Amy Sedaris
PAGE 4
Amy Sedaris attributes her modest capacity for guilt to the fact that she couldn't understand what the priest was saying in the Greek Orthodox church of her childhood. Although entertaining is the theme of her book I Like You, her New York City apartment kitchen doesn't have room for gadgets, so she indulges somewhat guiltily in packages of julienned carrots—for both herself and her pet rabbit.

Most of her guilt is reserved for the shoes she buys with every $600 paycheck for an appearance on the Late Show with David Letterman. "That's a lot of money for a pair of shoes," she says, "even though I'll wear them just stomping around on cobblestones."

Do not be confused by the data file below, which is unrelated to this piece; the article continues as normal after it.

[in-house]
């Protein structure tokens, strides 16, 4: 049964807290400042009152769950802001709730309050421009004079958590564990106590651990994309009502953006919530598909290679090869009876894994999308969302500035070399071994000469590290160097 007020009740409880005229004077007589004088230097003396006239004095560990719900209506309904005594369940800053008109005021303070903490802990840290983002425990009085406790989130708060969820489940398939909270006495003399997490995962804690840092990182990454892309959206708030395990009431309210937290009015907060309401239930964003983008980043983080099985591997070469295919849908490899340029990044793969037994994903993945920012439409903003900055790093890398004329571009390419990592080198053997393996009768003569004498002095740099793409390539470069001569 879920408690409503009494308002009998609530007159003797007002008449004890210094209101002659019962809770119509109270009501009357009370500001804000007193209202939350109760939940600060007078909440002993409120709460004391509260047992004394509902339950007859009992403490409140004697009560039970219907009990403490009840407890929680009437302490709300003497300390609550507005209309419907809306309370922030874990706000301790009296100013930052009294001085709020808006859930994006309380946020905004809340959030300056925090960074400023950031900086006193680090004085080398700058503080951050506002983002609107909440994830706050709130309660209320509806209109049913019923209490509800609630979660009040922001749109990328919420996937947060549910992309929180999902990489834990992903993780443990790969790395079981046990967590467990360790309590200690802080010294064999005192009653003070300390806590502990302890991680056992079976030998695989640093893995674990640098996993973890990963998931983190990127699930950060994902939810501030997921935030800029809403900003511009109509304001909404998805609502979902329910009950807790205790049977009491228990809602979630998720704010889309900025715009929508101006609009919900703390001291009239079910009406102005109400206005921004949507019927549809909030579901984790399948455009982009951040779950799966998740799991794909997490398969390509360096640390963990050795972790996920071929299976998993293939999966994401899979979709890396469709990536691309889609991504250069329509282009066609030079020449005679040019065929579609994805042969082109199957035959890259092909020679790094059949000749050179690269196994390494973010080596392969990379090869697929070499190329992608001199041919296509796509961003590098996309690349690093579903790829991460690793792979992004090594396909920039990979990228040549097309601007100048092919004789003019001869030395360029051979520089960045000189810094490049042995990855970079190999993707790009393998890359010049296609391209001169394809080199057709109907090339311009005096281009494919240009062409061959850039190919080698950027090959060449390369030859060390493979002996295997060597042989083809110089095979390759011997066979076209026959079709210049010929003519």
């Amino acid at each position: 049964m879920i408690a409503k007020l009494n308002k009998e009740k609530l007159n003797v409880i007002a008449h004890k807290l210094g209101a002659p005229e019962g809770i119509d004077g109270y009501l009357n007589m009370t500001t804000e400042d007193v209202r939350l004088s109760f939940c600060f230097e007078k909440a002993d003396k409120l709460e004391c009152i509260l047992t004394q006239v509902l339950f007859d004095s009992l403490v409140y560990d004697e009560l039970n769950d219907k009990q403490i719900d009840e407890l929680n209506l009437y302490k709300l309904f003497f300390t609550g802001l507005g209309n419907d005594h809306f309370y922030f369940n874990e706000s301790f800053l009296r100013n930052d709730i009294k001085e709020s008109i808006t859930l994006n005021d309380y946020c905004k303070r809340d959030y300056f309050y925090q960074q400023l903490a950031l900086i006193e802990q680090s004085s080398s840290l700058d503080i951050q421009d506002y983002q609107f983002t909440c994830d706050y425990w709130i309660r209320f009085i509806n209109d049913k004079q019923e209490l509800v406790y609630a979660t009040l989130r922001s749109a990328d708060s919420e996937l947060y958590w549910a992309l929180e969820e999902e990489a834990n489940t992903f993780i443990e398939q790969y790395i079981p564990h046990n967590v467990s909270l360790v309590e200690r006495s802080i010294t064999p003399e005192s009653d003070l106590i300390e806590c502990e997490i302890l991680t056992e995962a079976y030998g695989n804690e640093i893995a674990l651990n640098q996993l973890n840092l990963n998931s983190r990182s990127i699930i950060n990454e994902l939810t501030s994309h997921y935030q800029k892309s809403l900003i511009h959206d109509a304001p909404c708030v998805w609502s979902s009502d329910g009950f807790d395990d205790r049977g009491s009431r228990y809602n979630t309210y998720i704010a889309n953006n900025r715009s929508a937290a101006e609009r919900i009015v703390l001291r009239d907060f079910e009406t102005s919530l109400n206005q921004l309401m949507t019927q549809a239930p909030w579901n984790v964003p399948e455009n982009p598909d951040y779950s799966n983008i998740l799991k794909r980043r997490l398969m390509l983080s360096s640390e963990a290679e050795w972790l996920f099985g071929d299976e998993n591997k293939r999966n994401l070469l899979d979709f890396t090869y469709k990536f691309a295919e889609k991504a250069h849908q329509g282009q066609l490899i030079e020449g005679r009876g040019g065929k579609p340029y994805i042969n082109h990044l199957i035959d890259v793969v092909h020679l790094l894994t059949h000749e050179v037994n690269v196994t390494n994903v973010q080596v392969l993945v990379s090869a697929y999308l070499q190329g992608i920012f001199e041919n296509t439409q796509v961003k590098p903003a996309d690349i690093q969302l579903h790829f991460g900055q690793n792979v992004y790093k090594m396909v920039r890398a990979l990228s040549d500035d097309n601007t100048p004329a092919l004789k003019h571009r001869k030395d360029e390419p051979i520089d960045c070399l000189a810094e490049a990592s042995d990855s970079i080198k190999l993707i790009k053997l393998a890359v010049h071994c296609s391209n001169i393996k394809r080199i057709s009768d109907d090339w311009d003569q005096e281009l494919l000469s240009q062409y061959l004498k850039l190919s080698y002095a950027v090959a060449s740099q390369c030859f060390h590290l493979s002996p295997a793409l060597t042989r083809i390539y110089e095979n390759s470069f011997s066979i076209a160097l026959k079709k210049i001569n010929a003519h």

She stores them, a bit fetishistically, in boxes stacked over her bed that she loves almost more than the shoes. "I can't believe when people rip open gift boxes," she says. "They're like gold to me. There's a girl on my floor who throws out her shoeboxes. She wears size 8. My feet are 5, and my boxes are small, so you can imagine the hyperventilation when I get hers." By the way, the shoes are rarely open-toe. "I've probably had three pedicures in my life," she says. "My brother says my toes look like lacquered corn chips."

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